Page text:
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Overlooking Environmental Injustice in America: A Marxist Interpretation of the Distracting Power of Capitalism

Overlooking Environmental Injustice in America: A Marxist Interpretation of the Distracting Power of Capitalism

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Published by Cynthia Bateman
Written for the 2011 SIUE College of Arts and Sciences Colloquium. Presented 03/24/11
Written for the 2011 SIUE College of Arts and Sciences Colloquium. Presented 03/24/11

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Published by: Cynthia Bateman on Mar 28, 2011
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Bateman 1
Cynthia Bateman11 March 2011Overlooking Environmental Injustice: A Marxist Interpretation of the Distracting Power of CapitalismWithin the last week, all of the following major news websites have ran with front pagestories covering the public devolvement of actor Charlie Sheen:
BBC News, CNN, The New York Times, The Los Angeles Times, The Washington Post,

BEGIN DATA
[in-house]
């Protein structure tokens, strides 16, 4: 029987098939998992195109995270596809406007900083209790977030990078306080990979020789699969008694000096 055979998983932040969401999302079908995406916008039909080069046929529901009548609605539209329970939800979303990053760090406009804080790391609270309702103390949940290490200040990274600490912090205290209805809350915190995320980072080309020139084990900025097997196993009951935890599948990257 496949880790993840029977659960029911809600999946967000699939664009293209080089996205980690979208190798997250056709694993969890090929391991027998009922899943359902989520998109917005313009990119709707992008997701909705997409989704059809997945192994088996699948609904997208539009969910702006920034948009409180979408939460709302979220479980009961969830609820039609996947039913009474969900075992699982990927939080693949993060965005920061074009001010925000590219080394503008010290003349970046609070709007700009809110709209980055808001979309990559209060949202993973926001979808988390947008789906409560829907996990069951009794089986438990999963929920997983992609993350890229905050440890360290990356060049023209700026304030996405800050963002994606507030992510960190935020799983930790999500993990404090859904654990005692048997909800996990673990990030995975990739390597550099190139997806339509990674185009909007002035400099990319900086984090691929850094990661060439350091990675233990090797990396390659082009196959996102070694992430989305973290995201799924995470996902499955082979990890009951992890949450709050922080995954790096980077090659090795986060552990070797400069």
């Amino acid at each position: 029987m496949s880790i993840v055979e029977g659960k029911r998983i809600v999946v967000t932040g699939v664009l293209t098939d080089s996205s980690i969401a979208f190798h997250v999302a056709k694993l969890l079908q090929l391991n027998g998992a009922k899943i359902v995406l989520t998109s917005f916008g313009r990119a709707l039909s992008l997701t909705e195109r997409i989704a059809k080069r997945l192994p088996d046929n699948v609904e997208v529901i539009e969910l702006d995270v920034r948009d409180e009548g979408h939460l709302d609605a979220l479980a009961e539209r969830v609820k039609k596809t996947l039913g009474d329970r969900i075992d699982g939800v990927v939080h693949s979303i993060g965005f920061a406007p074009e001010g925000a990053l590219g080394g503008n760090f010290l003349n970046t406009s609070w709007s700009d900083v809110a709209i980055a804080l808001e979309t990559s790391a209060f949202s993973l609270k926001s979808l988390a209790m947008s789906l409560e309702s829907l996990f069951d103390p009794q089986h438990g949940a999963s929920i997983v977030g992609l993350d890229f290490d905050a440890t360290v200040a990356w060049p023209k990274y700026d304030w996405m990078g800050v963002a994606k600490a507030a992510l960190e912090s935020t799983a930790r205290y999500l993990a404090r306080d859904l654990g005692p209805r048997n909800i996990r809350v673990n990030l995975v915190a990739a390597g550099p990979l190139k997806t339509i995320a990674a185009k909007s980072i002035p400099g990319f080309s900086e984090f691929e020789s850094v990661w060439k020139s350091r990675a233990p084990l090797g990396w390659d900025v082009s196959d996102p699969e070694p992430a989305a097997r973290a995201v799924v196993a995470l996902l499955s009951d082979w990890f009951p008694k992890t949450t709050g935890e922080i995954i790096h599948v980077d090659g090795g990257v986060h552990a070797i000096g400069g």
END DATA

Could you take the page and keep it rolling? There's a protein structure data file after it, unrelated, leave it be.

and even France¶s news site
France 24/7.YahooNews
posts seemingly daily updates on the actor¶s health, employment, and financialstatus. Yesterday I overheard a woman ask her teenage grandson what he thought poor Charlie¶s³problem´ was as she stood in the checkout line at the supermarket, perusing a myriad of tabloids that flashed headlines like ³How Stars Battle Cellulite´ and ³Charlie¶s Public Downfall´but made no mention of rising HIV rates in Mississippi.
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 An epidemic of distraction has seized America. Evidence of such can be witnessed firsthand by a stroll through the main floor of the library at my university on any given afternoon.There, sitting just inches away from flat-screen computer monitors, will no doubt be a roomful of students occupying the library¶s limited number of computers with the dire tasks of updatingtheir Facebook statuses, attempting to top their latest scores at Bejeweled, or watching YouTubevideos. If a student comes along who wants to use the computers for actual academic research,she must wait for a seat to become available, or more accurately, she must wait for one of the